Owen Paterson is seen outside the Cabinet Office in London on February 4, 2019,
There was also the unusually harsh dismissal by Mr Paterson’s defense, which relied partly on compelling evidence that he was trying raise the alarm about serious threats to public safety. To alert Ministers to the dangers of carcinogenic products in milk or ham, he wrote to them. The Standards Committee accepted that his account was correct – that Mr Paterson had been calling for action that, among other things, would have led to the removal of risks from antibiotics in milk and from nitrites used as preservatives in ham. It would have saved lives.
The Committee confirmed that Mr Paterson’s intervention had not resulted in any immediate financial gain. It is therefore strange that the committee refuses to accept the public interest argument, interpreting rules so narrowly as to render this crucial defense practically worthless.
The judgment against Mr Paterson isn’t the only one that has been against Tories or Brexiteers. Take, for instance, the 2018 Standards investigation against Conservative MP Craig Mackinlay because he failed to declare a shareholding in a company.
The company in question was set up to develop a low-cost airline. However, the project was abandoned after the attacks on September 11, 2001. There were no employees or assets. The company did not have a bank account or capital of 2p. It was basically dead. Mackinlay had not declared the shareholding and had thus committed a technical violation. It had zero real meaning.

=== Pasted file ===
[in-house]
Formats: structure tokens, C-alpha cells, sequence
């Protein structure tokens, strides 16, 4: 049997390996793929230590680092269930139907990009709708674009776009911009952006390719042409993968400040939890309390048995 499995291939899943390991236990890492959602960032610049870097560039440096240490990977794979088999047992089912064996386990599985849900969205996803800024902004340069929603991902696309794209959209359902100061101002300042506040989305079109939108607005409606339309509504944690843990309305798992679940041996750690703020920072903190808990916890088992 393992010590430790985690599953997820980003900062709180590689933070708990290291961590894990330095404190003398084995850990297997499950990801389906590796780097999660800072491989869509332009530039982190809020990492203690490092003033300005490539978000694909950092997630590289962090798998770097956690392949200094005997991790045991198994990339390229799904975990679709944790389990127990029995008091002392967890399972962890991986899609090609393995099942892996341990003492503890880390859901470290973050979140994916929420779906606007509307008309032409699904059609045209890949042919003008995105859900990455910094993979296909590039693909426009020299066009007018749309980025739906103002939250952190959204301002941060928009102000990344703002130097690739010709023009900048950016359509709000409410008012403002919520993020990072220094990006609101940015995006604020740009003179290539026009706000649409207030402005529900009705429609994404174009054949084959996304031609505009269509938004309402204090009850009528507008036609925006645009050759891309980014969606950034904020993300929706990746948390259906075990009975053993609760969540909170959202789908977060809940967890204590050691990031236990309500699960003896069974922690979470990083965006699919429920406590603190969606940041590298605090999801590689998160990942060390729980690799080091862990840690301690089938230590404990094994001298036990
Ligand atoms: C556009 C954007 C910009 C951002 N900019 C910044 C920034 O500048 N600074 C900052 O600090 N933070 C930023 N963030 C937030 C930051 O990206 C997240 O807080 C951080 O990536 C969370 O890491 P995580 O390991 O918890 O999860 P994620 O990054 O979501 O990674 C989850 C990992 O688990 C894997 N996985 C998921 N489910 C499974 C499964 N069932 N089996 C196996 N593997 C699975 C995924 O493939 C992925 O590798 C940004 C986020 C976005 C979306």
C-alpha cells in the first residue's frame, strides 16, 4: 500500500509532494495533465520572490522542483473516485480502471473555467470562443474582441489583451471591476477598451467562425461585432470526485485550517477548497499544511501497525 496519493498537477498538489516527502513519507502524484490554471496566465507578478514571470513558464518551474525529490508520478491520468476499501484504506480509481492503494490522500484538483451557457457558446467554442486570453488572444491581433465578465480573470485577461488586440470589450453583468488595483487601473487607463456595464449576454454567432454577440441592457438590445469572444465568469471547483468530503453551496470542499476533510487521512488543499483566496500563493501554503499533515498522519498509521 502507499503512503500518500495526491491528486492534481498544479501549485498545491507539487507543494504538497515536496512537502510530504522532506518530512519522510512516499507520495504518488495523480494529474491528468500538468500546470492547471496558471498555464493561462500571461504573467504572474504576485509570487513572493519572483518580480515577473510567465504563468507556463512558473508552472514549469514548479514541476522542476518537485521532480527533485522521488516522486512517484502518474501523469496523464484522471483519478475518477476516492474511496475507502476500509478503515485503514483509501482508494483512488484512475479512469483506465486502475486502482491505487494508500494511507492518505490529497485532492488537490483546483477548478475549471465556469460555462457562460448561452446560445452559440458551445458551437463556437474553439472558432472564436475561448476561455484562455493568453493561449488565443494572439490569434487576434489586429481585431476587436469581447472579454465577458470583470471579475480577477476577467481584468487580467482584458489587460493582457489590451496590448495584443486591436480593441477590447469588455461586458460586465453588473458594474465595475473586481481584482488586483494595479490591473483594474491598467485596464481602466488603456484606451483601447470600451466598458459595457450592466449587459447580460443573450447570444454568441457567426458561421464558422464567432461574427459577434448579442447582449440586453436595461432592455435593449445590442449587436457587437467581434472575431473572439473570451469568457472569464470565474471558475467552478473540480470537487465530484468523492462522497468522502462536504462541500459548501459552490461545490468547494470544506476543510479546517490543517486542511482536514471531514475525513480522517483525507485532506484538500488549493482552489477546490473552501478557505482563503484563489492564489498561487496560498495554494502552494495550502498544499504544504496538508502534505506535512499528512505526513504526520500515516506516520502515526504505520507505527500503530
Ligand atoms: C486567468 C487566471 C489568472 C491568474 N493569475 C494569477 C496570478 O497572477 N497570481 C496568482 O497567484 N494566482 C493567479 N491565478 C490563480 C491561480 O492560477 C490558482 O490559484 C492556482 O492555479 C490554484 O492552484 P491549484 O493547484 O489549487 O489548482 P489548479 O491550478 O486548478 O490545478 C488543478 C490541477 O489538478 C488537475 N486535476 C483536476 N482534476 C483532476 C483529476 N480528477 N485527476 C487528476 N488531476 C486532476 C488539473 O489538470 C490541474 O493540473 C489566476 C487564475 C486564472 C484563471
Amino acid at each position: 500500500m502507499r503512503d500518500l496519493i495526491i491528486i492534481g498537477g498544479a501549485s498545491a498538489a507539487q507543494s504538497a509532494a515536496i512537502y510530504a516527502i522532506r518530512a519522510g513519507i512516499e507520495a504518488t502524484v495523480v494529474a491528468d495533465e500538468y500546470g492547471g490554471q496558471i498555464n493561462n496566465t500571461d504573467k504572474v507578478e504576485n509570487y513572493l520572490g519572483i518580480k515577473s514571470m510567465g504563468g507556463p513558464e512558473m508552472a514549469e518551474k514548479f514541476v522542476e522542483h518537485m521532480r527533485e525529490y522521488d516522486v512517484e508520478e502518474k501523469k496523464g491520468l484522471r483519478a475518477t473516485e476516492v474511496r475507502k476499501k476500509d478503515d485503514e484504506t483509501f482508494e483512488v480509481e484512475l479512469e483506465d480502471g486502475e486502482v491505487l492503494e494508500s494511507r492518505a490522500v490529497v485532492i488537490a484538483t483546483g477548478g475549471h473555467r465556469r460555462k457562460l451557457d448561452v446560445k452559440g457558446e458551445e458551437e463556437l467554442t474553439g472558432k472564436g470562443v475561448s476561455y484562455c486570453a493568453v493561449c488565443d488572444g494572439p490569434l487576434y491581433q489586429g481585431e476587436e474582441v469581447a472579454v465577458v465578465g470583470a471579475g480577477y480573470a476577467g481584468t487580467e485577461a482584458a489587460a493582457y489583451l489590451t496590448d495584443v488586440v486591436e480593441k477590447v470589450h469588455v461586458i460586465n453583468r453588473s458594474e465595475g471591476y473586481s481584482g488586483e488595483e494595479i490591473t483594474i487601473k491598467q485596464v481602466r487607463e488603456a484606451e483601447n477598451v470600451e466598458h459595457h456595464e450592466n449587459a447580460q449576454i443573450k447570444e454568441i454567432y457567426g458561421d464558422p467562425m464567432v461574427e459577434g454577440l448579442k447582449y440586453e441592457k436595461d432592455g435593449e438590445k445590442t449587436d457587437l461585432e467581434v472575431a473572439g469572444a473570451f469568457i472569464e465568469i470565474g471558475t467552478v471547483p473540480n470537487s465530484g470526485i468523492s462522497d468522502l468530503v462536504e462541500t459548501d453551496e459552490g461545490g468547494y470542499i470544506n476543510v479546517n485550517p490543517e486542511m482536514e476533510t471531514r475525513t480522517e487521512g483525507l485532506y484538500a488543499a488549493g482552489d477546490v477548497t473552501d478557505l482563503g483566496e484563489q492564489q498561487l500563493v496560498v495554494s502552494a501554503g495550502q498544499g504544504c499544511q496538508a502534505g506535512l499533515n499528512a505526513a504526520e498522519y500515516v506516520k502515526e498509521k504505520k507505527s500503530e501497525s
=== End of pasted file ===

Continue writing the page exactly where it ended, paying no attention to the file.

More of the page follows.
The proper response of the Standards Commissioner should, at most, have been a correction in the Register of Interests with – possibly – a letter of apology from the MP. Ms Stone instead demanded that Mr Mackinlay apologize publicly in the Commons.
The same Commissioner was able to take a different approach in her investigation of the case involving a Labour MP who attempted to get a vulnerable constituent to give him diazepam. It is illegal to get this tranquilliser without a prescription. Criminal offenses are automatically punishable by the parliamentary Code of Conduct.
The Commissioner decided that the Labour MP had not violated the rules.
British law follows a rigorous and adversarial process. The case is investigated by the police, presented to the court by a prosecution lawyer and challenged by a defence lawyer – all following strict rules of evidence. In serious cases, a jury decides the verdict. If the defendant is found guilty, a judge decides the punishment. The whole process is open to appeal.
This is what we, as MPs, would insist on for all our constituents. However, none of these protections apply to how MPs are treated. Instead, we have an inquiry, where the Commissioner acts both as an investigating officer and prosecutor.
True, her decision could be reviewed by the House of Commons Standards and Prerogatives Committee. However, as a means of delivering justice, this is not appropriate. It is time to replace this amateurism by a quasi-judicial system and an appeals system. There is no reason why we cannot appoint three retired Lords judges. This panel could have severe powers of punishment, including disqualification form the Commons.
It is perfectly appropriate that MPs face severe penalties for abuse of their positions, including losing their position as MP. You need a functioning system of justice to achieve this. Palpably, this is not what MPs have today – as Owen Paterson has found to his very great cost.